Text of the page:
I am still thinking about my great trip to Alabama. While I had been to Birmingham and Montgomery before, this was my first time visiting Selma. (Check out my Montgomery post here)
Our tour in Selma wouldn’t have been the same without Ms. Joanne Bland, a tour operator and a voting rights activist that grew up in Selma. (You can find out more about her tour here )
Immediately upon driving into the town, it felt like going back in time. The central area had old buildings and houses that made me feel like the 60’s… in a good way of course. I love going through old towns Main St to see the old building structures. I actually prefer that (I think that’s why I love New Orleans so much).
We went on a lovely tour around Selma visiting churches and really learning about race relations in the city. At the Brown Chapel AME Church, in the middle of a project complex, they felt this was the best place to meet up because you will see enemies coming before they reach.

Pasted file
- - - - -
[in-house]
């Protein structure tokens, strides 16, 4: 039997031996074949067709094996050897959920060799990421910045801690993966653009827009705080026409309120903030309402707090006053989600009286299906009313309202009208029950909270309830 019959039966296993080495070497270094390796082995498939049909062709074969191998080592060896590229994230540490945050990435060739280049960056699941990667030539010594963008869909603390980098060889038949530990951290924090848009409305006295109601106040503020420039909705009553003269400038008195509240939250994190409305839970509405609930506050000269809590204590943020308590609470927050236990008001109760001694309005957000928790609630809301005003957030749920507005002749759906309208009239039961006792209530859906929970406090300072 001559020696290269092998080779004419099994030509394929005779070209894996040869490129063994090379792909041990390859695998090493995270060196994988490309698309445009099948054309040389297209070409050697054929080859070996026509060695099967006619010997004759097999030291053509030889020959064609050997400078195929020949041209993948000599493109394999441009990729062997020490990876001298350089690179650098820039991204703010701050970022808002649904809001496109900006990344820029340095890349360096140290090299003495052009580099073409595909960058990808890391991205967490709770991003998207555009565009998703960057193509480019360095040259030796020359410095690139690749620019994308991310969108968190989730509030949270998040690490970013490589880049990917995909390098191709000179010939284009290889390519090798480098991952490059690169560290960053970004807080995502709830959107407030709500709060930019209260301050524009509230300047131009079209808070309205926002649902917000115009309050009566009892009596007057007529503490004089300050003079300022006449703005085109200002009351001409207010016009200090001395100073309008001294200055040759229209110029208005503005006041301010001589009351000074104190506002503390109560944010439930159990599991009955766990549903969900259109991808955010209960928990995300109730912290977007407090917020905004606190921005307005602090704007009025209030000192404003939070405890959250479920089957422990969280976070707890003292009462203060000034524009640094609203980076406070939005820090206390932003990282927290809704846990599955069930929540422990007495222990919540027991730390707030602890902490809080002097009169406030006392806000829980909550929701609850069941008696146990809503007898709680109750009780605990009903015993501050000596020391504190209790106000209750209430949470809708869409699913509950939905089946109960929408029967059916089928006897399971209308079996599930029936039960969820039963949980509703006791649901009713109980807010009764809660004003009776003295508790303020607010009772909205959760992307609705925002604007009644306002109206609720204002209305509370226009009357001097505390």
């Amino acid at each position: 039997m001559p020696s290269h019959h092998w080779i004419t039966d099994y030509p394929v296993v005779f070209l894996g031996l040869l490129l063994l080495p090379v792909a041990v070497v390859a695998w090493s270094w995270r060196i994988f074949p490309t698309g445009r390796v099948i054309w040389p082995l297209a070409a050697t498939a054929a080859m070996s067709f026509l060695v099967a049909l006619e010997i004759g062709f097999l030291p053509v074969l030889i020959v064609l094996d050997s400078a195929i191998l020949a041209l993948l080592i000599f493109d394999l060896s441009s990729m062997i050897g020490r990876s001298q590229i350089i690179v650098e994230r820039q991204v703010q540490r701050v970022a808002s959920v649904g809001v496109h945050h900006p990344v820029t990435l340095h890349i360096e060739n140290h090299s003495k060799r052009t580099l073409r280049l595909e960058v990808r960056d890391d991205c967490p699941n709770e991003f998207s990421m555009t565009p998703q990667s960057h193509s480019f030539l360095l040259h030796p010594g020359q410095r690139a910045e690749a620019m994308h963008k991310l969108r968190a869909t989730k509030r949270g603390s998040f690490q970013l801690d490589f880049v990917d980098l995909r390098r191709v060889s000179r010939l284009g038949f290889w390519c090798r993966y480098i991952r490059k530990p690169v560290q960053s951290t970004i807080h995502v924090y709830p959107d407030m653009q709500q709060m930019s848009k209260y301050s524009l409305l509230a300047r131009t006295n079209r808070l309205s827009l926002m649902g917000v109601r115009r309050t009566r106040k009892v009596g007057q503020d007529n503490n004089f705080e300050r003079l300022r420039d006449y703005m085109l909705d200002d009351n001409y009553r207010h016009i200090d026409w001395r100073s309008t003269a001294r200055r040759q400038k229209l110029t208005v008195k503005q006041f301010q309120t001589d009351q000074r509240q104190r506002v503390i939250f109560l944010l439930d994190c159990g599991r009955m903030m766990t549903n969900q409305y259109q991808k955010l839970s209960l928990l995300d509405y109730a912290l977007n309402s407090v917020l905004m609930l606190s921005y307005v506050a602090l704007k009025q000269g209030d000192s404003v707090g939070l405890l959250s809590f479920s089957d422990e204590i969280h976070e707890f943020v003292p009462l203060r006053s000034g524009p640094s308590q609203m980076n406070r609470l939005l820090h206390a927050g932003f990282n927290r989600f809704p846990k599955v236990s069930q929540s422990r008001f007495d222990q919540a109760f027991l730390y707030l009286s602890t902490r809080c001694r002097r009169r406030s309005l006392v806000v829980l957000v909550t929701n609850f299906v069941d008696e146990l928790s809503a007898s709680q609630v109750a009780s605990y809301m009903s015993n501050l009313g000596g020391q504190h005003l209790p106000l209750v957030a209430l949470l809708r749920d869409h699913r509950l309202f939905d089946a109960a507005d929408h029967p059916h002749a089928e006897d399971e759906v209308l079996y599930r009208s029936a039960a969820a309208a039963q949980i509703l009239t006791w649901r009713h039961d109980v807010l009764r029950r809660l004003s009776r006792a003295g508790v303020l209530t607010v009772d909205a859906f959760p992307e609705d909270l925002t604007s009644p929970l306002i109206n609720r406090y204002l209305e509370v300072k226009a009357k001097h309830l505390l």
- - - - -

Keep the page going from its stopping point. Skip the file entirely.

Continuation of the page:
I walked the Edmund Pettus Bridge and took in the moment. I will tell you, this tour was emotional.. but in a way I needed. I needed to hear stories from people who actually participated in the Civil Rights movement, those that stood up for our people.
Bloody Sunday was devastating. The beatings didn’t just happen on the bridge— it happened at a church as well. They were followed and continued to be beaten.
We headed to the Old Live Oak Cemetery that had a statue of one of the first leaders of the KKK.
I’m not going to tell you all of the stories, because I am sure most of you are aware. Next time you are looking for an educational tour and traveling to or through Alabama, definitely stop by and learn something new and get some great southern food. Check out Ms Blands tour!
Thank you to the Alabama Tourism Board